5 Awful Job Interviews That Will Make You Feel Better About Your Job Hunt

By Susanna Quirke on 09-06-2017
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From rejecting a woman’s application because she had the gall to ask about payment to illegal questions about reproductive choices, job interviews have always been an occupational hazard. And, no matter how badly yours go, you can take comfort in the knowledge that there is always someone coming out worse than you.

Here are five interviews that went so wrong they made headlines.

False dichotomies

When 18-year-old Daniel Dougherty went to interview for a job at TGI Fridays, he thought questions would revolve around his experience, personality and can-do attitude. How naïve!

Instead, over the course of a ten-minute interview with an unnamed bartender, Dougherty was asked various inappropriate questions, ranging from whether he’d prefer to watch his parents have sex for a year or join in from the start, to whether he’d rather cry glass or s*** a brick.

Needless to say, the teen quickly stood up and left. The bartender was suspended and TGI Fridays itself issued a statement: “We have apologised to the candidate for the experience and offered them the opportunity to re-interview with us, which we hope they will take up.” Alas, young Daniel has no intentions of doing so – or even of eating there any time soon.

Every little helps

We all know that interviewees are there to make money. But usually it’s via the job they’re after and not direct theft from the company.

24-year-old Shogo Takeda was interviewing at an elevator maintenance company in Seya Ward, Yokohama when the president had to momentarily leave the room. When the man returned, it emerged that his wallet – containing 50,000 yen – was gone from his bag.

Fortunately, Takeda had thoughtfully included his home address and full contact details on his submitted CV. It didn’t take long for justice to catch up with him. His reasoning behind the incident? “I wanted to work for that company, but since I haven’t got a job I needed money,” he told police.

Well. At least he’s honest.

Getting emojinal

You’ve heard of being dumped via text. But turned down for a job? That’s gotta hurt.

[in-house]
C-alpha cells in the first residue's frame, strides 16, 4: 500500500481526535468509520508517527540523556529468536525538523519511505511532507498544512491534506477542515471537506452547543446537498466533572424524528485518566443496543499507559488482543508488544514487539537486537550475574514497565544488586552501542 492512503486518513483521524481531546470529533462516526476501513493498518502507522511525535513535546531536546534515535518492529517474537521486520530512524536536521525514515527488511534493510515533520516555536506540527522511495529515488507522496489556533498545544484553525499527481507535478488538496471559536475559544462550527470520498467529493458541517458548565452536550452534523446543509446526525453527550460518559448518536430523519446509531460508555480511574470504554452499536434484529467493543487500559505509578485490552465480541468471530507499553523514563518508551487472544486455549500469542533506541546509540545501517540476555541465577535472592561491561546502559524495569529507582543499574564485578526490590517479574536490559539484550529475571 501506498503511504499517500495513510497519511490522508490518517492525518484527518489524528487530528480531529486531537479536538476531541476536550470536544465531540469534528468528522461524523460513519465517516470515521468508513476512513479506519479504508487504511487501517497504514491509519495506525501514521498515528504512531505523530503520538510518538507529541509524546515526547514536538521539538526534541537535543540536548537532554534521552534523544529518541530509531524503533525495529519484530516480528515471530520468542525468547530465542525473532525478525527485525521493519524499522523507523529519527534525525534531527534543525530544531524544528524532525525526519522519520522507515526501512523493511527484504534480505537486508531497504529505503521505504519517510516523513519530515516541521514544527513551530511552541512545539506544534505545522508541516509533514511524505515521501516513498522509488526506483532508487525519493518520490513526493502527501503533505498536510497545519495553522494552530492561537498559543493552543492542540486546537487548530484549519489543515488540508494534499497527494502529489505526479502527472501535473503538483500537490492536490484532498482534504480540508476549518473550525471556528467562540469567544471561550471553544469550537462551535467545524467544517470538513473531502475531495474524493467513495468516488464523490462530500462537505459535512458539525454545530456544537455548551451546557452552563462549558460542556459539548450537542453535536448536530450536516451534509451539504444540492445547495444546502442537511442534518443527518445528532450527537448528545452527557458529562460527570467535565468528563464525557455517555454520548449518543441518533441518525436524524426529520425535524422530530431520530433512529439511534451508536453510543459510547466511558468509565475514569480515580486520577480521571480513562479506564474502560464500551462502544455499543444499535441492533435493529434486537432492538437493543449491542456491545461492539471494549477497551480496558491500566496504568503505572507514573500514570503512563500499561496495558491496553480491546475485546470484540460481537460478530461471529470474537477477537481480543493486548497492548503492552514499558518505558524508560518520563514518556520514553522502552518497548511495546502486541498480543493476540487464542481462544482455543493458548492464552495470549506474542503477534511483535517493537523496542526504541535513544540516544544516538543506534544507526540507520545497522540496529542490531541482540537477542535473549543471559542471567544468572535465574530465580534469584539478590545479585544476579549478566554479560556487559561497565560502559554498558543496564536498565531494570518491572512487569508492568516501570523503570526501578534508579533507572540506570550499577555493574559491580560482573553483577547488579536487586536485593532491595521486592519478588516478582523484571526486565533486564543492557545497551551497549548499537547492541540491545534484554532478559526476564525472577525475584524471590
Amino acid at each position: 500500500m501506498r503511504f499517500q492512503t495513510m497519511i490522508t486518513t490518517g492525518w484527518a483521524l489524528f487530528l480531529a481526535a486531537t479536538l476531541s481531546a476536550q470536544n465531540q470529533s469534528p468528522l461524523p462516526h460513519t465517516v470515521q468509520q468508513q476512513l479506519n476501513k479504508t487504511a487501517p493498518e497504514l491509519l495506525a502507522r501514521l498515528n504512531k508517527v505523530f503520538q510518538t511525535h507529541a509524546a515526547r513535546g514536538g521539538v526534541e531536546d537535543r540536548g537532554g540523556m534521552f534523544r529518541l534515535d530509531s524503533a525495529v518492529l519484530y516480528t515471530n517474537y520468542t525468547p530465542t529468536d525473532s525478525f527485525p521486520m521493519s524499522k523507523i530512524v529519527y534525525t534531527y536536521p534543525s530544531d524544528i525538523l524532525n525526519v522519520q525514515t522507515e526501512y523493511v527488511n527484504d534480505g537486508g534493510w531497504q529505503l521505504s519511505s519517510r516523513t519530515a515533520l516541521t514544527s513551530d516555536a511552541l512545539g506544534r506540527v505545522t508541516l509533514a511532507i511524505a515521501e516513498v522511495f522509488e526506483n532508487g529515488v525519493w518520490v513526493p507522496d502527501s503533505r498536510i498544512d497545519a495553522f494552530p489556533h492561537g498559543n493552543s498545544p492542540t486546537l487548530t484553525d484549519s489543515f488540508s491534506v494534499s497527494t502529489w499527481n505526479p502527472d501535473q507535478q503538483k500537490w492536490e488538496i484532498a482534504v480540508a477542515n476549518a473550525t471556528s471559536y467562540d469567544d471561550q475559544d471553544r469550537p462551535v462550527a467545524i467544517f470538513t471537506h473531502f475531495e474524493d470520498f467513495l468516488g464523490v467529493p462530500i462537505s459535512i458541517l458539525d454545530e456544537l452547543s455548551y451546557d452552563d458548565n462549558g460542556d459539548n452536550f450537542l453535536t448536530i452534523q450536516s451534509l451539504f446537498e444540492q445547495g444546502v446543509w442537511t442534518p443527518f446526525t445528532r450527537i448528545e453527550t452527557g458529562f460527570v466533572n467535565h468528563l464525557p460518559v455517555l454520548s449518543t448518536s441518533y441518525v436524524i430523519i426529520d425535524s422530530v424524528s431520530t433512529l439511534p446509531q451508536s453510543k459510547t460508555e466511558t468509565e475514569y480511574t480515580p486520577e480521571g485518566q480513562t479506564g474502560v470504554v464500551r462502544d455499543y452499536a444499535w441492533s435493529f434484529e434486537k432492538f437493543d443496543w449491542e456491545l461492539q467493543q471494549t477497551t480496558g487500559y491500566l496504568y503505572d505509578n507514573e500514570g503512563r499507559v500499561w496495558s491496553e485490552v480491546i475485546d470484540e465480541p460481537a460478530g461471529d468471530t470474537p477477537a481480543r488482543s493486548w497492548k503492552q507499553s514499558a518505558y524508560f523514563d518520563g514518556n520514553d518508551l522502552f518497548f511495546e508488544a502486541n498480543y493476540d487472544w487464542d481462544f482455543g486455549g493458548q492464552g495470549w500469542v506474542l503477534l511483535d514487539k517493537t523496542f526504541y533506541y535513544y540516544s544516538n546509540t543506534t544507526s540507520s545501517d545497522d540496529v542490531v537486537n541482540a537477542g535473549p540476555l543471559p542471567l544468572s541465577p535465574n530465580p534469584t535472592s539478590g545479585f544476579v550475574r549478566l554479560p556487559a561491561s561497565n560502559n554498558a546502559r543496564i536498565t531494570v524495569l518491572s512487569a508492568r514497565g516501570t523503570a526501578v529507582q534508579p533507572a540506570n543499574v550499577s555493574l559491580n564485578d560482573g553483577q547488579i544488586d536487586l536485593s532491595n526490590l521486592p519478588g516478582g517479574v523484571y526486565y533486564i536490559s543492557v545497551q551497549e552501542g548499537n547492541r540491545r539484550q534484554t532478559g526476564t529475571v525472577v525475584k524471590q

Megan Dixon was just a college student looking for a little work on the side. When she applied for a job with restaurant chain Miller & Carter, she was told they’d notify her within a few days. In fact she got her rejection three minutes after leaving the interview – via SMS.

“It’s a no x,” declared her highly professional hiring manager. “"Just not engaging. And answers we're "like" basic x.” The texts, which were intended for the employee’s boss, even included a cry-laugh emoji.

Miller & Carter responded: "The texts were sent in error and were intended for our manager, not the candidate. However, we expect our team to act professionally at all times and to give constructive feedback after any interview via email.”

Never mind feedback; it’s their employees’ grammar we’re concerned about.

Speaking frankly

Not one to laugh at, this, albeit a fantastic example of the elucidating effects of a good job interview. Earlier this year, American Tyler Ray Price applied to his local police station to work as a probationary police officer. Problem was, instead of proving his ability to prevent crime, he went ahead and confessed to a major felony of his own.

Somehow, in the course of the job interview, Price admitted to date raping a young local woman. What’s more, he revealed that he possessed footage of the incident on his phone – that is, concrete proof of his crime. While it’s great the culprit was caught, one does wonder quite how the turnaround came about… And why on earth Price was interviewing for the role in the first place.

As for the state of his application? We imagine it’s not going through any time soon.

Courting royalty

Lightening the mood for our final example, have you ever had a job interview with… an empty room? When British PR guru Alan Edwards was offered the chance of working for superstar Prince, he quickly agreed to be flown out to the superstar’s home in Minneapolis.

Upon reaching Prince’s futuristic home complex, Edwards was led to a room with transparent walls and left to listen to the entirety of Prince’s then newest album, Diamonds and Pearls. When the entire 65-minute album was over, he was escorted back the limo and driven to the airport, there to fly home again. As he went, he was quizzed on the music by his driver, who seemed awfully interested in his thoughts about Prince’s work.

Whether this was the real interview or Prince just couldn’t spare the time that day, Edwards was offered the job. He must have listened that album really well.

Susanna Quirke writes for Inspiring Interns, a graduate recruitment agency which specialises in sourcing candidates for internships and giving out graduate careers advice. To browse graduate jobs London and graduate jobs Manchester, visit their website.

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